Making a Travel Emergency Flash Drive

inspired by this gizmodo article, i now have a travel companion that, as a solo traveler, will come in handy in situations that i hope will never happen. i’ve been lucky so far, *knock on wood*, to never have lost my wallet or gotten mugged (though i did once fear for my safety in fes, but that’s another story for another day), and i certainly don’t plan on anything happening, but sometimes i worry that my adventurous spirit will outpace precautions we as travelers undertake.

my mom was pickpocketed in prague (luckily my dad and i were there with our cards and cash, so vacation was not ruined), my brother (and cousin and friends) got all of his belongings stolen in spain (pamplona? san sebastian?), a lady from my first tour of continental europe (1998, with my family) got pickpocketed, and i remember that there was a rash of theft at a trade show i was working at in buenos aires. whatever the cause or wherever you are, it’s a real pain to deal with the consequences, and i’m hoping this flash drive will help.

i’m using a 4gb verbatim tuff ‘n tiny that i got for $6 on amazon (with free shipping thanks to prime). some reviews state that it’s not a very reliable drive, so i’m going to keep my eye on it and try it every now and then before my big trip in a couple weeks to make sure it didn’t break, but for the price, you can’t go wrong for this sort of experiment (the way i see it, the chance of having data on you is better than not being prepared at all). the packaging says it’s “rugged and sealed against water, dust, damage” — i put it on a chain necklace so as long as it can hold up against the sweat of my chest (what a pleasant thought), i’ll be good.

what’s on it? well, there are two sections:

  • encrypted (for private information, encrypted in case someone steals the drive)
    the drive came with an application on it called easylock, which purports to use military grade (256-bit AES, i think it was) encryption to secure your files (and will erase your files if someone attempts 10 times to unlock with the wrong password, meaning brute force attacks will likely be unsuccessful). i like this solution better than the one listed in the gizmodo article because truecrypt requires you to have administrator access in order to unlock your files, which may not be possible at say, an internet cafe. if i’m stuck on a mac, i’m out of luck since it didn’t come with a mac version of easylock, but i also put these files into an encrypted RAR archive that i placed in my dropbox for access from anywhere with an internet connection.

    the encrypted files include: bank account and debit/credit card numbers, a scan of the front and back my cards (credit/debit, health and dental insurance) and scans of my license and passport.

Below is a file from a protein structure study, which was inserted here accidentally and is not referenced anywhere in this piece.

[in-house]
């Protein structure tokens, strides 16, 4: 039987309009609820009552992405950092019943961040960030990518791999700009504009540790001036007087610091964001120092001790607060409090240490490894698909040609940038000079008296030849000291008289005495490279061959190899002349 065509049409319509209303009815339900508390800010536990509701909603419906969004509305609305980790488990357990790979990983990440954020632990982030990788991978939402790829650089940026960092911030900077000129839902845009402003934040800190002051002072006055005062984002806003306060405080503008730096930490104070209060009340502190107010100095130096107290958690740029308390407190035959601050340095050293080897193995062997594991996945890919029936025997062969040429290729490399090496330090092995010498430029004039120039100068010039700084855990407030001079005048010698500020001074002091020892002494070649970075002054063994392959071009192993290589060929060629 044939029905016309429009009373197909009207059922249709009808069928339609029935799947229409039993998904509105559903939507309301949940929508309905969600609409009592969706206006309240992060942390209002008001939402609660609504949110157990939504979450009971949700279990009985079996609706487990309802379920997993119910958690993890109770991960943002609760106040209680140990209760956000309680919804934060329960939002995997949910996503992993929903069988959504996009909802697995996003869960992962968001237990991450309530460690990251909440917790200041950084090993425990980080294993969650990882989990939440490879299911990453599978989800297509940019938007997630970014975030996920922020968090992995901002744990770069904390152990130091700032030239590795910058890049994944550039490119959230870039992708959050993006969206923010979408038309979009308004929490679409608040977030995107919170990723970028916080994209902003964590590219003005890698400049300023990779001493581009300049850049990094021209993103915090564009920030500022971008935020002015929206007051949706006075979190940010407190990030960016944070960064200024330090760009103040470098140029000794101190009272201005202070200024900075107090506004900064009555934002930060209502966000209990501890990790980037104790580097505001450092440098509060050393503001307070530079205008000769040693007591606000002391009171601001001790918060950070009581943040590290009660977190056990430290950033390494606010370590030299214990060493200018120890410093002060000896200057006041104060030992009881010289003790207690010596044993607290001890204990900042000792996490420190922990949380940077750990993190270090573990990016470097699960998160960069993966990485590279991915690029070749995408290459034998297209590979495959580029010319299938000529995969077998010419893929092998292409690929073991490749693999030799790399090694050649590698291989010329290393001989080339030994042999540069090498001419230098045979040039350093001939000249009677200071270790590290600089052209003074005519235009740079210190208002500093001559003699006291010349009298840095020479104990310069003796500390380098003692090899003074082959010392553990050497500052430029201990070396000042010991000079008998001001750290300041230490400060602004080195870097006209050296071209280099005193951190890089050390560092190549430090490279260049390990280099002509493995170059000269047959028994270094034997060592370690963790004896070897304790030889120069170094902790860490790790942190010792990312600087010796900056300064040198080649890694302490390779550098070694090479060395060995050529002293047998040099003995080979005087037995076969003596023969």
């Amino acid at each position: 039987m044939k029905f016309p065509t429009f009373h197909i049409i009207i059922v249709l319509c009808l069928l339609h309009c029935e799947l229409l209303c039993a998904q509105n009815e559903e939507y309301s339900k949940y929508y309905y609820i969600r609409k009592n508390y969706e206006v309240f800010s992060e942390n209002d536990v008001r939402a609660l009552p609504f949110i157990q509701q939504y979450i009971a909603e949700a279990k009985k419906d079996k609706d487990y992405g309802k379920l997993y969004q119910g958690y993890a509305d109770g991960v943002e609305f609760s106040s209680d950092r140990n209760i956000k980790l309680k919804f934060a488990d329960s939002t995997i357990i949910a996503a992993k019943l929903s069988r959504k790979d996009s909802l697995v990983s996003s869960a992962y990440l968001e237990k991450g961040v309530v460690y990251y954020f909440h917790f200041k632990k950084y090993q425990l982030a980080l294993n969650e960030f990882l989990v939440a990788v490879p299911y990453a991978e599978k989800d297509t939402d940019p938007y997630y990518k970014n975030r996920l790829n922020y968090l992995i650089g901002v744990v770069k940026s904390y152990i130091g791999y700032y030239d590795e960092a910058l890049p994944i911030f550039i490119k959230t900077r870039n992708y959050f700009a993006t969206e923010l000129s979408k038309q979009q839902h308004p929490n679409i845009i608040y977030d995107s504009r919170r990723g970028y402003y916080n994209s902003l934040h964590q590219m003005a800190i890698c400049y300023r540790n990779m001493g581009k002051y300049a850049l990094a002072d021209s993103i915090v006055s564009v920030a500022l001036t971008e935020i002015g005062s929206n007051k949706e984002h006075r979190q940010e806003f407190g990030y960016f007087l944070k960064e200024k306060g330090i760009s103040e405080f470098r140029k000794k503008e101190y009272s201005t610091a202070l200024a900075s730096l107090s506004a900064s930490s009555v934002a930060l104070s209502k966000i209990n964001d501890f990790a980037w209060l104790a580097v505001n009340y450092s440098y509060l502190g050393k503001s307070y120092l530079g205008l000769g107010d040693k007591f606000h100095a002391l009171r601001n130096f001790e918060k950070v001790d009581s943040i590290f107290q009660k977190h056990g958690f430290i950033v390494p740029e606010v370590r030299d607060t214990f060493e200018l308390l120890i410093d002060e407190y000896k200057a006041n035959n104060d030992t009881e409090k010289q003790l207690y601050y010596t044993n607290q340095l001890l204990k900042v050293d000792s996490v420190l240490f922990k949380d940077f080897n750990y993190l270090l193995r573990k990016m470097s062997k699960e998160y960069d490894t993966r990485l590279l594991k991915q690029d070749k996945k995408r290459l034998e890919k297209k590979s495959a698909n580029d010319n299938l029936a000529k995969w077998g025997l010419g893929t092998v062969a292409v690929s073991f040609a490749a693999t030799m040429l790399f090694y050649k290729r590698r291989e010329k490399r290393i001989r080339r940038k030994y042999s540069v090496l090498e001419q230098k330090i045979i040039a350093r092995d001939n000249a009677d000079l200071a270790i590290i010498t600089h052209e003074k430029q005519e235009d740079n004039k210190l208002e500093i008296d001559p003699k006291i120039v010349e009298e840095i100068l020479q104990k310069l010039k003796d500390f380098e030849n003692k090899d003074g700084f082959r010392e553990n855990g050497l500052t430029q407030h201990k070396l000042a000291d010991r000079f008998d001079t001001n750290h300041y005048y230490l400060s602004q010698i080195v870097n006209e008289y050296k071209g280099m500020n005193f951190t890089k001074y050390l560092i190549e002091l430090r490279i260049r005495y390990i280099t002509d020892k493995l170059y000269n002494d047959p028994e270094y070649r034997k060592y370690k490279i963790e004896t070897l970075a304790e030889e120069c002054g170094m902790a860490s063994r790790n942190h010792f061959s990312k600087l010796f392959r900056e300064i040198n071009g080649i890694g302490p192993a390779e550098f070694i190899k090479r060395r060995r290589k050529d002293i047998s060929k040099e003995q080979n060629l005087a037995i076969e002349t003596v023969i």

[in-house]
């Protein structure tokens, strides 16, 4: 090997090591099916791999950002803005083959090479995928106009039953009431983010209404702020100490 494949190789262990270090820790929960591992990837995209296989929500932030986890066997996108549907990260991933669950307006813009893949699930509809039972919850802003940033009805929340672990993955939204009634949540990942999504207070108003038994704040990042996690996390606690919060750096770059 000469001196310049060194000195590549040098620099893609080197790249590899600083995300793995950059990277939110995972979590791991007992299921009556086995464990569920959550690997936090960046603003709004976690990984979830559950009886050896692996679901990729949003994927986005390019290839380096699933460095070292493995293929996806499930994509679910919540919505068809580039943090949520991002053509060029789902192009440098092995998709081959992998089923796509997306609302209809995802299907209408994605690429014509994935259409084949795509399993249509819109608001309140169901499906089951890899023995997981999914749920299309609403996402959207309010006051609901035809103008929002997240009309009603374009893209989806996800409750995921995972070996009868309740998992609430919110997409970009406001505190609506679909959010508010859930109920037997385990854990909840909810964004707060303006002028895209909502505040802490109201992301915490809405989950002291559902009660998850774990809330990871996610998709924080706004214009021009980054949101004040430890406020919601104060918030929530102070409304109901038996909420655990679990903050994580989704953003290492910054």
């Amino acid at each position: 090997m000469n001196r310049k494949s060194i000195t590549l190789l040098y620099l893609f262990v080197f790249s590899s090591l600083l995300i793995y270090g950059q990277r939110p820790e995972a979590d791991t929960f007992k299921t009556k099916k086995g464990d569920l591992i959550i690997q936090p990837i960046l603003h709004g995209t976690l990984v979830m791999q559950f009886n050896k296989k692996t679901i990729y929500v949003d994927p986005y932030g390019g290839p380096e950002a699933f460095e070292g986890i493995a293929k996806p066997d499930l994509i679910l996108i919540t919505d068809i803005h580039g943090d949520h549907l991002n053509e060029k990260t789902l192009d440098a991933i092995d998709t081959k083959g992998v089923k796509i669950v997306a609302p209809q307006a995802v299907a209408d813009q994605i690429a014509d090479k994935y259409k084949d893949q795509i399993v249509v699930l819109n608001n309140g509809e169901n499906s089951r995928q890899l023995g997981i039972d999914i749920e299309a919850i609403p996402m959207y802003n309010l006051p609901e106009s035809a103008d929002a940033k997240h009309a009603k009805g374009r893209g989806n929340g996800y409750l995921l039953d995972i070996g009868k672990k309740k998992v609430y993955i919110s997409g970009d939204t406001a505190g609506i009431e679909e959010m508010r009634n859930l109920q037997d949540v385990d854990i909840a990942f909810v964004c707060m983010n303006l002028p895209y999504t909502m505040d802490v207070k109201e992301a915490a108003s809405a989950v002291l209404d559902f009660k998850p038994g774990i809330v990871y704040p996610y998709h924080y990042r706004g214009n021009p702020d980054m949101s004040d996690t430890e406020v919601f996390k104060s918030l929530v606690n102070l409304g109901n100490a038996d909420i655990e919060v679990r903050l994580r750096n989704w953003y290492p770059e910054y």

• unencrypted (for emergency personnel and quick reference)
    • there are four main files here, three of the most important ones in emergencies with filenames in english, chinese, and russian (i hope google translate didn’t steer me wrong).
      • !!!!!! EMERGENCY 急 аварийный
        contains my name, address, passport number, and other information, as well as contact information (phone number and email address) for my mom, boyfriend, and boss. i think i’m going to stick with leaving the chinese, russian, and spanish translations there; i included turkish because i will be traveling to turkey  in a couple weeks.
      • Credit Card Contact Information
        phone numbers for my bank and credit card institutions (not the card numbers themselves), both the domestic toll-free and international collect call numbers. basically anyone i would need to call in case my wallet got stolen.
      • Insurance Card 保险卡 страховой полис (front and back)
        photographs of my medical and dental insurance cards

it’s going to take some getting used to, since i don’t normally wear jewelry, but i figure better safe than sorry. i hope i never have to use this drive, but i like that it’s there in case i do.

suggestions for additions or removals?

2 Comments on "Making a Travel Emergency Flash Drive"

  1. really great idea!
    I know quite a few people who sadly have been pick pocketed in Central Europe. Especially in squares. its all planned by the thieves 🙁

    will be something worth knowing in future for me! Also if you are a EU citizen its worth having the European Health Insurance Card details on it as you travel around Europe as you get the same healthcare benefits as your country of origin.

  2. ah good point re the insurance card! i still have mine from germany but alas, it expired in 2011 😛 (says the card; i’m sure it expired in the summer of 2007 when i left lol)

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